Last year the tomatoes were an amazing success. This year, more than a bit of a failure. Warnings about blight have been all over the allotment blogs for a couple weeks. With the very wet and rainy weather this August it was only a matter of time before the outdoor tomatoes succumbed.
Over the past couple of weeks I’ve been digging up the tomato plants. It is never a good idea to compost infected material, so I’ve been dragging bags of plant carcasses home to dispose of with the regular trash. The outdoor tomatoes in the middle of the plot were the first to go. I thought all was not lost, as I had some random plants that scattered here and there that were slightly less exposed to the wind. This proved hopelessly optimistic as they lasted only a week longer than the others. Fingers crossed for the indoor tomatoes. However, they are rather foolishly hanging their heads out the greenhouse window. I would not be at all surprised by their imminent demise.
At least there are some lessons to be learned from this debacle. First up, I can report favorably on the performance of the Crimson Crush F1s. These are a new-ish offering advertised as having blight resistance. I find that they do indeed do show good resistance to blight and are also rather tasty. They are more on the sweet side as opposed to tart, but quite nice nonetheless. There are a few patches of blight on the stems, but so far the fruits have survived unblemished. These have definitely earned a place on the “plants that I grow every year” list. There isn’t an official list, yet, but there soon will be. Watch this space. Digression aside, I will grow Crimson Crush next year, but they are rather expensive (£3.99 for 10 seeds) and I am a bit of a tightwad who does not enjoy spending money. They are F1s, so saving seed is a bit pointless as the progeny won’t resemble their parents. I might instead try to make them go a bit further by turning the tomato armpits into new plants.
Speaking of tomato armpits, it is evident that these plants are not exactly laden with lovely fruits, and eagle-eyed gardeners may have noticed that the plants were not pruned properly. This is because The Enabler, despite holding an advanced degree in science, was unable to follow instructions on how to prune tomato plants. It’s too late in the season to take proper pictures, so pictures of my fingers will have to do.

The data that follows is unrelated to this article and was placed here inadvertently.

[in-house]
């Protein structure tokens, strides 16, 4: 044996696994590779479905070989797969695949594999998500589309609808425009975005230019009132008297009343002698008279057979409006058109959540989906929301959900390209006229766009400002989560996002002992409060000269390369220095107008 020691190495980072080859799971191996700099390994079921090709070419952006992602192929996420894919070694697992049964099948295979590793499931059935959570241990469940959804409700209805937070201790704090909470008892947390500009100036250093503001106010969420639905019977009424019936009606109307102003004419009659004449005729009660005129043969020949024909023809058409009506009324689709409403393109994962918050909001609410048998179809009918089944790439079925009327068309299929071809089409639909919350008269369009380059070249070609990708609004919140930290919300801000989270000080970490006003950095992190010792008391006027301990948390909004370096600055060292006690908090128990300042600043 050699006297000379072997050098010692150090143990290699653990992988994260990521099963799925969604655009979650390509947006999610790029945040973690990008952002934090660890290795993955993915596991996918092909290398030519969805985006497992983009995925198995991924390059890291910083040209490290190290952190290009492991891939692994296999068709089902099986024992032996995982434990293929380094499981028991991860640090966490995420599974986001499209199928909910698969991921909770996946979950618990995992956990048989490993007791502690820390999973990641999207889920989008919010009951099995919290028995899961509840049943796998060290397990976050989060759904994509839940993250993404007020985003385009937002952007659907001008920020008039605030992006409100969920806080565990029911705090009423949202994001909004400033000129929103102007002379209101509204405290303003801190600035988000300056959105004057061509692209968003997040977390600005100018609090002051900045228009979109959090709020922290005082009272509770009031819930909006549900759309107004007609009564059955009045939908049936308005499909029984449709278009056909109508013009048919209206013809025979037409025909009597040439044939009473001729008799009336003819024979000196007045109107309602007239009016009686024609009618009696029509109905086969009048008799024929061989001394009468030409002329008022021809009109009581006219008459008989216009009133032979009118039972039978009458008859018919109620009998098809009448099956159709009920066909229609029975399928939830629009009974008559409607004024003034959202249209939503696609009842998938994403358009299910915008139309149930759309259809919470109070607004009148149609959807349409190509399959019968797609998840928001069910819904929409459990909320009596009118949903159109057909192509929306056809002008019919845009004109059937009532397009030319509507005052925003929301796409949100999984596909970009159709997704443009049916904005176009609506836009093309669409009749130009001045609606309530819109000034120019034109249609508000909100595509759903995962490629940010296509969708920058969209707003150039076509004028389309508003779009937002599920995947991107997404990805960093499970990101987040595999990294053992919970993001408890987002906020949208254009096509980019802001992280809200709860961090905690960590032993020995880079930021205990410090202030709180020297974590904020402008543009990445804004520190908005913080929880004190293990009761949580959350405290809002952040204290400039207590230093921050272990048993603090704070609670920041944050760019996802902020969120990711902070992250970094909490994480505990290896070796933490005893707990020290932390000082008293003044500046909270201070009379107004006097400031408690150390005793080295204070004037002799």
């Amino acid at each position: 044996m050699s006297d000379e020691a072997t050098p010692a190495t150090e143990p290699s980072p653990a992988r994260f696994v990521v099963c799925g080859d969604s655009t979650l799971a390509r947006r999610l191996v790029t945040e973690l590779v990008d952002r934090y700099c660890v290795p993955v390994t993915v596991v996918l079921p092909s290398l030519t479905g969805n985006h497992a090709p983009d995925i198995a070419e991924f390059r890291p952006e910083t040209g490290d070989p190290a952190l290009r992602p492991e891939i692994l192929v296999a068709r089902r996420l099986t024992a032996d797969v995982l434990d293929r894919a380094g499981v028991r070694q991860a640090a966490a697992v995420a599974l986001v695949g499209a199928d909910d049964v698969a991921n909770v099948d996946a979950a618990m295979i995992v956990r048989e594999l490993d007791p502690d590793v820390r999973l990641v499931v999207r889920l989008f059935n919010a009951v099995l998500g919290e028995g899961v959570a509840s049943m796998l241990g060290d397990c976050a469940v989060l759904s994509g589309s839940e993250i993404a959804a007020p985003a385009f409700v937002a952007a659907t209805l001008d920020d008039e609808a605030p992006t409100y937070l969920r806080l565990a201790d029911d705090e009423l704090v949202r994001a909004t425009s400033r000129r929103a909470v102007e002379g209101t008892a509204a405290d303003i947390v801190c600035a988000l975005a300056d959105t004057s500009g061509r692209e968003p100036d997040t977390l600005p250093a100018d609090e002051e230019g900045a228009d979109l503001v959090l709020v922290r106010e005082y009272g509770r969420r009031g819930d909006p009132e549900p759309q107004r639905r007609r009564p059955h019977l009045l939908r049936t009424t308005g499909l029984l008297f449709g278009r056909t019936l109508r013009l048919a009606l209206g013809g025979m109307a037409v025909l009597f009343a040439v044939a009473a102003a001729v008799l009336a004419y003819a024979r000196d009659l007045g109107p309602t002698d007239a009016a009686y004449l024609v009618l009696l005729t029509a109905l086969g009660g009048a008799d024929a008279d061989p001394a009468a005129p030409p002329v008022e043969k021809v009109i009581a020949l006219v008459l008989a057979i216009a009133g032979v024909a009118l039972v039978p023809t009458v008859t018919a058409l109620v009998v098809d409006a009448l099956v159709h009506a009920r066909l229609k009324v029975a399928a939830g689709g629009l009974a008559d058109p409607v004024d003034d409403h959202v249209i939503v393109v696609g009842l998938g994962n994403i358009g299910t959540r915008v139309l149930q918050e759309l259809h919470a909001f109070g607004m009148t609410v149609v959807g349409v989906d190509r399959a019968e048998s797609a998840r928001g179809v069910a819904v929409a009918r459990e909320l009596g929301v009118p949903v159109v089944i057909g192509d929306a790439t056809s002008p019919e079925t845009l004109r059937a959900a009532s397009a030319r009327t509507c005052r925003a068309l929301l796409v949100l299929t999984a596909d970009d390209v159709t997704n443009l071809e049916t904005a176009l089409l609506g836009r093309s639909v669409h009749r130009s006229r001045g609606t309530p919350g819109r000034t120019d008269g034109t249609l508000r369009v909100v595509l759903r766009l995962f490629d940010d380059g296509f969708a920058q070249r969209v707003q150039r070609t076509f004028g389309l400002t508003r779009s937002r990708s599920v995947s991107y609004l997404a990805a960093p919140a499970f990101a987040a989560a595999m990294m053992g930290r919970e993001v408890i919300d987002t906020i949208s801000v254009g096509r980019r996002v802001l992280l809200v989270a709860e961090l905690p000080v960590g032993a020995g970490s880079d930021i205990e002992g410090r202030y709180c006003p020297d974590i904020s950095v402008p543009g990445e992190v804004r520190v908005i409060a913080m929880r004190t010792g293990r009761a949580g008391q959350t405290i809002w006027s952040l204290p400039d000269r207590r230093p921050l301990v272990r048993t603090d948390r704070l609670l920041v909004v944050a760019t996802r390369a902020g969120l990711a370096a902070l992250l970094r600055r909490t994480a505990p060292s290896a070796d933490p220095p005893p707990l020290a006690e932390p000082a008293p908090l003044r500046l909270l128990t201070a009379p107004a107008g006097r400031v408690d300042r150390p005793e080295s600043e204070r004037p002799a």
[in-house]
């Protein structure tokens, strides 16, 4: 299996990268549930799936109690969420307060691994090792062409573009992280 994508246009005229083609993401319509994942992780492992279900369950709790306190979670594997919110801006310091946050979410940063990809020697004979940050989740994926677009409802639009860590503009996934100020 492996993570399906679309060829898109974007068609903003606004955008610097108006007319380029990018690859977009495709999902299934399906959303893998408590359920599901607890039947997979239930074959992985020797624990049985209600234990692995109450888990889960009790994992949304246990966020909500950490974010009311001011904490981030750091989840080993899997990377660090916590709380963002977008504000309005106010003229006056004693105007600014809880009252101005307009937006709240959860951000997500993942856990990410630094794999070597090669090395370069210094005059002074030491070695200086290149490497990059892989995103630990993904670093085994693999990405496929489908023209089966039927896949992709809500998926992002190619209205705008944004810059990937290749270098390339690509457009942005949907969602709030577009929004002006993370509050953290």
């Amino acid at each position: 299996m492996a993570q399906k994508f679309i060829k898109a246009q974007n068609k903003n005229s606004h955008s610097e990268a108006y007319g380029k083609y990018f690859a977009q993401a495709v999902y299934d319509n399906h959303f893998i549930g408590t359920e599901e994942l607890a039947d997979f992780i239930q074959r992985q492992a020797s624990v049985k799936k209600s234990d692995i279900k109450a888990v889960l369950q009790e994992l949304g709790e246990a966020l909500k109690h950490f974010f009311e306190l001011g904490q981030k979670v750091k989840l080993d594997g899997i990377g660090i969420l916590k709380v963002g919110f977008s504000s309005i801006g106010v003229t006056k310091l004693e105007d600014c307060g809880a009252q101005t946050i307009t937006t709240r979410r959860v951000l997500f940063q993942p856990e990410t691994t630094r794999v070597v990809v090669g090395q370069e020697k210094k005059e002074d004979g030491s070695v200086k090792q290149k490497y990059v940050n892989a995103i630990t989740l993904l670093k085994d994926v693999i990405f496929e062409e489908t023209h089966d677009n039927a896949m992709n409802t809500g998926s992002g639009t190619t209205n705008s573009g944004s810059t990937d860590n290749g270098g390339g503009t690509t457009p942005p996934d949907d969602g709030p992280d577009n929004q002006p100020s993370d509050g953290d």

Imagine that my thumb is a leaf shoot and pruning my middle finger is the stem. The side shoot is my index finger, which many gardening gurus advise you to pinch out if your tomato is an indeterminate/cordon variety. With bush or determinate tomatoes, the size to which the plant grows is limited, so the side shoot can stay without fear of the plant becoming overstretched. The theory is that you will have better yields if the plant focuses its energy on five to seven fruit-bearing trusses. If the suckers are left on they will drain energy from the mother plant as they attempt to become proper adult (but never fully independent) full-grown plants. The result – an overgrown plant that doesn’t produce lots of tomatoes.
According to the internet, many gardeners do have success growing tomatoes despite having not known about tomato pruning. Others take rather sophisticated approaches that are possibly best left to people who actually know what they are doing. At Plot 4, we’ve not tried the no-prune approach or any of the more complicated methods, but somebody (not me) inadvertently experimented with removing ALL THE LEAF shoots sometime around June whilst leaving all of the side shoots intact. This is definitely a crap idea. While it is recommended to progressively remove the lower leaves later in the season to improve airflow and decrease the chances of blight, early in the season the plant needs these leaves for photosynthesis. Cutting them off too early decreases the plant’s energy when it kind of needs it. On top of that, all of the suckers were systematically left intact, spreading the plants now limited resources rather thin. The result – a rather sickly plant that did not produce many tomatoes.
There is one final learning opportunity to be gleaned from my blight woes. Rather foolishly I planted my potatoes right next to my tomatoes. I had already dug up my first and second earlies but the mains were still in the ground when the blight struck. However, I was inadvertently clever and chose two varieties with varying levels of blight resistance! On the left is one row of Cara, which are meant to have complete blight resistance. So far they look good, with the foliage still in decent shape for September. Hopefully it will continue to feed the tubers below for another few weeks or so. To the right of them are Sarpo Blue Danube. These can get blight on the leaves but the tubers should remain unaffected. The leaves were already on the turn when the tomatoes went down, but so far there has been no obvious sign of blight.
The leaves on one plant have now completely died back, so I had a go at digging it up. The good news is that there was a decent harvest from one plant with no evidence of blight on the potatoes! The bad news is that this variety makes excellent potato wedges. My waistline won’t thank me.